And perhaps it was due to all the hype but quite frankly I was a little disappointed. Sure, it is in many ways an imaginative example of world building and setting the stage for some interesting characters and some powerful emotions.

And I don’t mean to say it wasn’t entertaining because it was and I enjoyed it. The story really kept you moving forward and you wanted to find out how all the dynamics would play out.

But from a literary perspective it just didn’t wow me. It was interesting and creative and entertaining but just wasn’t one of those books where you end thinking: “Wow, that was awesome.” Or one where you immediately want to jump into the next book. I am, however, pretty clearly an outlier on this one.
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Yet Another Hunger Games Book Review (The Hunger Games by Suzanne Collins)

Cover of "The Hunger Games"
Cover of The Hunger Games

Well, I finally broke down and read the first book in the Hunger Games series – the aptly titled The Hunger Games by Suzanne Collins. I had downloaded the series on the Kindle when they offered a highly discounted version and figured with the movie out and all the discussion that I might as well read it.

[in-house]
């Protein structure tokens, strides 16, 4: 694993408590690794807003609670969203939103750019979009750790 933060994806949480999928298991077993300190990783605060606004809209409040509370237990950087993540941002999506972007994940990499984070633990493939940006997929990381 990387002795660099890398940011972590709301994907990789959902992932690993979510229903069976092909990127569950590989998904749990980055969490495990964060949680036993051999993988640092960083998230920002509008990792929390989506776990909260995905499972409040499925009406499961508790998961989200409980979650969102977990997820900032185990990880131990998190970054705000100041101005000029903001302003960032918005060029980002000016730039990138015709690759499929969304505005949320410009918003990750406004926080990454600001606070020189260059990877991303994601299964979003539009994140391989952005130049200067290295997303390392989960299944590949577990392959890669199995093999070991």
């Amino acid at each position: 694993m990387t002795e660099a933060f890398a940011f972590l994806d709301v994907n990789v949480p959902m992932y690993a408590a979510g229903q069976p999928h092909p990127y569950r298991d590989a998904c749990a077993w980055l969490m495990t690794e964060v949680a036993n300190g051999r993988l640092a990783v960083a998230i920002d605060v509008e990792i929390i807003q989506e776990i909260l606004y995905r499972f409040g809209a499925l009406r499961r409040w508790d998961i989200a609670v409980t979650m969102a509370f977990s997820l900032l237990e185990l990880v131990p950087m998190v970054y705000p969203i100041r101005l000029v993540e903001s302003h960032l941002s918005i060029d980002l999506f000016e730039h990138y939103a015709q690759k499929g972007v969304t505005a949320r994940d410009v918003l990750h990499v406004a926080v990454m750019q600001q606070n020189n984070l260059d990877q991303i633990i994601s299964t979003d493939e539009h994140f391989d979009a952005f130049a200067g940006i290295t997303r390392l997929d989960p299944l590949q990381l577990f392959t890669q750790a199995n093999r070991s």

And perhaps it was due to all the hype but quite frankly I was a little disappointed. Sure, it is in many ways an imaginative example of world building and setting the stage for some interesting characters and some powerful emotions.

And I don’t mean to say it wasn’t entertaining because it was and I enjoyed it. The story really kept you moving forward and you wanted to find out how all the dynamics would play out.

But from a literary perspective it just didn’t wow me. It was interesting and creative and entertaining but just wasn’t one of those books where you end thinking: “Wow, that was awesome.” Or one where you immediately want to jump into the next book. I am, however, pretty clearly an outlier on this one.
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Birthmarked by Caragh O'Brien

One of the great things about book blogging is that you sometimes get books in the mail unexpectedly. And sometimes you aren’t quite sure what you want to read next, then a book appears and you think: “Hey, that looks interesting I’ll read that.” This is exactly how I came to read Birthmarked an interesting dystopian novel centered on birth and family interaction.

Here is the publishers blurb: